Is its use familiar to possible buyers?
Is it a necessary?
Is it a convenience?
Is it a pure luxury?
How does it compare with competing products?
Does it represent a complete sale?
Does it represent a sale involving an accessory or additional sales?
Can its use be illustrated, or must it be described?
Is the product an experiment, subject to change in form, or nearly perfect?

(c) Knowledge of the language means more than a study of the rules of grammar, rhetoric, and literature. The writer of literature may write to express his thoughts, while the writer of direct advertising writes to impress the reader of it. One product is written to be sold, speaking commercially, and the other product is written to sell other products.

0. Henry in one of his stories wrote : "There is a hotel on Broadway that is deep and wide and cool. Its rooms are finished in dark oak of a low temperature. Home-made breezes and deep-green shrubbery. . . ." Yet it is not al-ways that class of literature, or what may be termed "fine-writing," that runs hand in hand with advertising.

So study the language in order to know what words will impress readers. "Knowledge" of words, paragraphs, and sentences-the raw material of copy-"is power."

(d) Sincerity of purpose means merely being honest in your copy-obvious, but often a principle which is violated.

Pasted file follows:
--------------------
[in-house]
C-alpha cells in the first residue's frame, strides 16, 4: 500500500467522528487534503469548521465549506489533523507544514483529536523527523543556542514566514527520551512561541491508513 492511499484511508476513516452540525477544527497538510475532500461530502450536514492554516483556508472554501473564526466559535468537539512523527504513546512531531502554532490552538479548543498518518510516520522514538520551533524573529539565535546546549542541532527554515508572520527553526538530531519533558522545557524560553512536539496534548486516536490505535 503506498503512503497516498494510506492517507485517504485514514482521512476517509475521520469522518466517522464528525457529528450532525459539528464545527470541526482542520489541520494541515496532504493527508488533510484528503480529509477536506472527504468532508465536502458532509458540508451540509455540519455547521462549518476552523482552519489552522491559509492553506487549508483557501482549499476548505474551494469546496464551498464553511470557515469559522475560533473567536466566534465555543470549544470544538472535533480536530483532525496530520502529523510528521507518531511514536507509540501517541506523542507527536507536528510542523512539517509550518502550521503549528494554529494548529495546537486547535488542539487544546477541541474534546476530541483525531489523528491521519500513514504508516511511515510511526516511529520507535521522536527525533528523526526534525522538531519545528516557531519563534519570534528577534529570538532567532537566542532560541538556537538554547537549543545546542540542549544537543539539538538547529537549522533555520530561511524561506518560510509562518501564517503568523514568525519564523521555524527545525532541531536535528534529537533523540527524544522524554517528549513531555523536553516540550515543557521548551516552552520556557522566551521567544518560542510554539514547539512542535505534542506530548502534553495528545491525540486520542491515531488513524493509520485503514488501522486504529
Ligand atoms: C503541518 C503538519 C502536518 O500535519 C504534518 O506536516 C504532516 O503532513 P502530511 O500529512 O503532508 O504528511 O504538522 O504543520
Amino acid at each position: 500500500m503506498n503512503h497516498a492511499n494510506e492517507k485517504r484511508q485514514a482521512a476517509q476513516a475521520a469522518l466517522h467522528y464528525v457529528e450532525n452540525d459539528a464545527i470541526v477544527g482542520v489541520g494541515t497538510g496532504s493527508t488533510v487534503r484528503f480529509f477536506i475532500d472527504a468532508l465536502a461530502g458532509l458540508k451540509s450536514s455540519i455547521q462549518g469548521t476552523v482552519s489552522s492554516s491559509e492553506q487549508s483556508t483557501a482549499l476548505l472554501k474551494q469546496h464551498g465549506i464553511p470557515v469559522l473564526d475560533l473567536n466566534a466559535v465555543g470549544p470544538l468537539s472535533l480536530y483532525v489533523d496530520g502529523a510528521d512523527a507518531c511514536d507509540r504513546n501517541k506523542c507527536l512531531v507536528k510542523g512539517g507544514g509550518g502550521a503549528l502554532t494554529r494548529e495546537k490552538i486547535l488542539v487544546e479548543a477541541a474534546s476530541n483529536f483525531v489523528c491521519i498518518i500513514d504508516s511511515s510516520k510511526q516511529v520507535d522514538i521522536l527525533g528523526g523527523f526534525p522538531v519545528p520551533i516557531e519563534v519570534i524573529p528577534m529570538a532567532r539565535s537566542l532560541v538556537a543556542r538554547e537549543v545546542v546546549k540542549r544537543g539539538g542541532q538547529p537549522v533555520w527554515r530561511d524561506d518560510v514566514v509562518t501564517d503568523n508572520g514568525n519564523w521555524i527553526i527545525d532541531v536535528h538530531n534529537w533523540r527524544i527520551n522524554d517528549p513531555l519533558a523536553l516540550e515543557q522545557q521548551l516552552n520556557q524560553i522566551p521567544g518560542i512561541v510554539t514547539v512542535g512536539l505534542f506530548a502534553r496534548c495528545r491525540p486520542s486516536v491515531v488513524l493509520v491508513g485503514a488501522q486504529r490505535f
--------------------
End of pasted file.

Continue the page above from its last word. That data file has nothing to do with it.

(e) The purpose of all direct advertising is to get some one else to do what you, as the writer, desire should be done -whether it be the retention of a mental impression, the filling in and mailing of a postal card, the tearing off and sending back of a. coupon or the going to the dealer for the product. In writing copy, then, bear in mind its purpose : to get the reader to act.

One instance will prove the value of copy written on this basis: A charity in Maryland sent out five hundred appeals for contributions and received 90 responses with total returns directly traceable to the appeal of $1054 and about $2000 was secured by following up the written appeal by a personal call. Elsewhere, yet near to the first testing ground, the same appeal, but written in different language and sent to a much larger list-nearly 50,000-only secured a total of 117 replies with gross funds of $1700.

(f) Specific copy appeals: Chapters XXIII to XXXV, inclusive, or Part Five, of this work are examples indicating how certain specific copy appeals have been made effectively to particular groups and classes. The remainder of this chapter, therefore, will consider only the general angles of copy.

Fig. 61 illustrates the old, familiar five steps of a sale : (1) Attracting attention ; (2) arousing interest ; (3) creatng desire ; (4) satisfying caution, and (5) inciting action, adapted directly to the writing of direct advertising, all of which should be borne in mind in studying this chapter, for some or all of the steps may be taken by some other part of the direct advertising rather than the copy.